Thursday, July 29, 2010

What would the earth look like if it stood still?

Well with the help of ArcGIS (which we have for use at the map library) we can see.

Through predicting how the changes in gravity would change the water masses and where they would settle.
Michigan would not only be great lake-less we would also be a part of the newly formed oceans!

To read up more, the full article here.

Friday, July 23, 2010

What is new this week? Well...

This week consisted of moving furniture. ( We have a wonderful new reference desk!)
And going through quite a large donation to weed out duplicates and giving nearly every item a wipe down. The boxes were kept in a garage, many maps were musty, a handful moldy and worst of all a few had been affected by mice in various ways, altogether a messy job.

Like most moves this process is messy too,
but in the end ( well near end...) it looks new, updated and results in many comments on the layout.

ref desk

The change has been a success with new patrons going to the actual reference desk rather than weeble wobbling between the desks in an attempt to grab the right persons attention.

What do you think?

Thursday, July 22, 2010

How happy is the nation?

A recent study by researchers from Northeastern University and Harvard University of twitter data has given us an interesting look into the nations moods. With a simple idea in mind we are able to see how moods fluctuate of those who tweet over a 24 hour period. Words are given a rating, Happy or sad and with the resulting data the scientists were able to see how moods naturally fluctuated in zones through out the day and through out the week. Sundays are a high point for most, with Thursday being the down point in the week pointing to the 5 day work week of many.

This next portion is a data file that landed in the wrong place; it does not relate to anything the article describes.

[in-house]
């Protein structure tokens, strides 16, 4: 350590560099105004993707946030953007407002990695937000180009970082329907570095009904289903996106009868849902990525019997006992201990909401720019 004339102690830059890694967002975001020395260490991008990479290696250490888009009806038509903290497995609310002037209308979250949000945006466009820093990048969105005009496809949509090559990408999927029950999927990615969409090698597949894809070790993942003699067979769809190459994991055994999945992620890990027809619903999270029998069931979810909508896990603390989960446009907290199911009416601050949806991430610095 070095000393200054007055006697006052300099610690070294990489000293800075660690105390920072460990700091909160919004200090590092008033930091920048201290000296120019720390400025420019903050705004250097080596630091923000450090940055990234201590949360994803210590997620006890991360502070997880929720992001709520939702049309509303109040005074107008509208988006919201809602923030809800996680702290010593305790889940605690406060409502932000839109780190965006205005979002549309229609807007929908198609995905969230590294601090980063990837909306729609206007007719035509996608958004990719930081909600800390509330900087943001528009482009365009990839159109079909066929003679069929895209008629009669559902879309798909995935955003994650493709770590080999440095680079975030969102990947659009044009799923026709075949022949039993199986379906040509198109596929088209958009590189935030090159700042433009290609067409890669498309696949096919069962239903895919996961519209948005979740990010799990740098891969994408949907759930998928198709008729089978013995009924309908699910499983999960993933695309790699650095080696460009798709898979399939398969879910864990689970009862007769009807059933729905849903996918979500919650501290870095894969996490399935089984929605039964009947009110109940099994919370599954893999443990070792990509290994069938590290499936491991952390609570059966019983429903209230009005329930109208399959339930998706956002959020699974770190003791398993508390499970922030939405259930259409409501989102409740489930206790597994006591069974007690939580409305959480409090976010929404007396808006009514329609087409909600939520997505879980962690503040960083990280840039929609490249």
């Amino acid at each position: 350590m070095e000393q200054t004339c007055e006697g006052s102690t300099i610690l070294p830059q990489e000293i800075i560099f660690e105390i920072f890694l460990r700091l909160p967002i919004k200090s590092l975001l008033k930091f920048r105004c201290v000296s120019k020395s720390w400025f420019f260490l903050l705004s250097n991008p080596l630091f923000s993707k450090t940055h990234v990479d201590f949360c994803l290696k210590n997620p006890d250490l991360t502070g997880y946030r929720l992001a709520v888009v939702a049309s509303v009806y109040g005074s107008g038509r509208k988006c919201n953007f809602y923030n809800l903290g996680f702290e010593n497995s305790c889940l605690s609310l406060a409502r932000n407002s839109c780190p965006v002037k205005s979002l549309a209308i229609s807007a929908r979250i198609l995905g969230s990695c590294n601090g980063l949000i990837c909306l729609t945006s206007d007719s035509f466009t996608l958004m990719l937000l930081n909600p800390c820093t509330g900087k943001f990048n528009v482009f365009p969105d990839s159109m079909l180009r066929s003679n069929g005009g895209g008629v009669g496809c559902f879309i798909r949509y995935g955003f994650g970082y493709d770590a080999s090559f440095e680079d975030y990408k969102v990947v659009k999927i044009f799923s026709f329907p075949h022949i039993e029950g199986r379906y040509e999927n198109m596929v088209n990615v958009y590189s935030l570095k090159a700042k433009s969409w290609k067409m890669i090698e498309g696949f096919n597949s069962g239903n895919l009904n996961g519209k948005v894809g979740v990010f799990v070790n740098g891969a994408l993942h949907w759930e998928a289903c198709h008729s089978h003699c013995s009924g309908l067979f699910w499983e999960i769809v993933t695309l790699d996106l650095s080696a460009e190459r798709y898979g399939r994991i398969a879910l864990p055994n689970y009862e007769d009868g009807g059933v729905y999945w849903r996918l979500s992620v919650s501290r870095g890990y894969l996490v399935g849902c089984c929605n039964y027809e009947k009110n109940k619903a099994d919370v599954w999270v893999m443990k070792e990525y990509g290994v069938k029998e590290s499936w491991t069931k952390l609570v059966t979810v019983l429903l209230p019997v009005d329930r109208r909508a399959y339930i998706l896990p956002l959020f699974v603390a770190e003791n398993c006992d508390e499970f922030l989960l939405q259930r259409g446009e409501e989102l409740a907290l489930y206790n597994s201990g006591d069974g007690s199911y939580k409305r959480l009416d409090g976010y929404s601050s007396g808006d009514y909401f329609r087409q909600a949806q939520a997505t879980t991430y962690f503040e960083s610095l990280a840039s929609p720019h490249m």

Wednesday, July 21, 2010

Where are the trees?

NASA, in an attempt to see where " missing" Carbon goes and if our forests can handle the amount we are pushing out every day, has taken a scan of our world and as a result we have a detailed Map of Global Forest Heights. The map is a first of its kind, showing the whole world in one scan giving the relative canopy height of the forests.

Wednesday, July 14, 2010


Welcome to the University of Michigan's Map Library Blog.

From here on out regular updates will be made of events happening in the area, interesting articles, images, and updates to our collection.

To start off currently in the Audubon Room from now until September 20th from 8:30- 7 there is an exhibit entitled " Tour de France: Travel & Topography in France 1700-1900". This exhibit allows us to shows off some of our more interesting and rare French maps to the public over a long time frame, a collection that most who visit the map library would not know about.

Come and visit today!